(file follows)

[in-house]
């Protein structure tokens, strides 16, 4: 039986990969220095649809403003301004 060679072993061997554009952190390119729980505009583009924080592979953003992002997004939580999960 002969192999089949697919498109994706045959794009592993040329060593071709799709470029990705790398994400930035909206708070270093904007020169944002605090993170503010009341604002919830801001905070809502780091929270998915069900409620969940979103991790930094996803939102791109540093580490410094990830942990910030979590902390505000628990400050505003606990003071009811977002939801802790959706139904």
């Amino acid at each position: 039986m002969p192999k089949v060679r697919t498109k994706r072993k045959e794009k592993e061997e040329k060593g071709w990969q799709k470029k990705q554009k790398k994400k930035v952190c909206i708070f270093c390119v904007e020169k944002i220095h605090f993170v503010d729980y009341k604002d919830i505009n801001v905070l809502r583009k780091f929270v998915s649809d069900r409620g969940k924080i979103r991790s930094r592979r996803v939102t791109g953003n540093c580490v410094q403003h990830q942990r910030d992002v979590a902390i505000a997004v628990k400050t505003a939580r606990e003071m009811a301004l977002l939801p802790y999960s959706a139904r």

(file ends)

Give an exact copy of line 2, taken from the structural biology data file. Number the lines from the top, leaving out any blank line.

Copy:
């Protein structure tokens, strides 16, 4: 039986990969220095649809403003301004 060679072993061997554009952190390119729980505009583009924080592979953003992002997004939580999960 002969192999089949697919498109994706045959794009592993040329060593071709799709470029990705790398994400930035909206708070270093904007020169944002605090993170503010009341604002919830801001905070809502780091929270998915069900409620969940979103991790930094996803939102791109540093580490410094990830942990910030979590902390505000628990400050505003606990003071009811977002939801802790959706139904």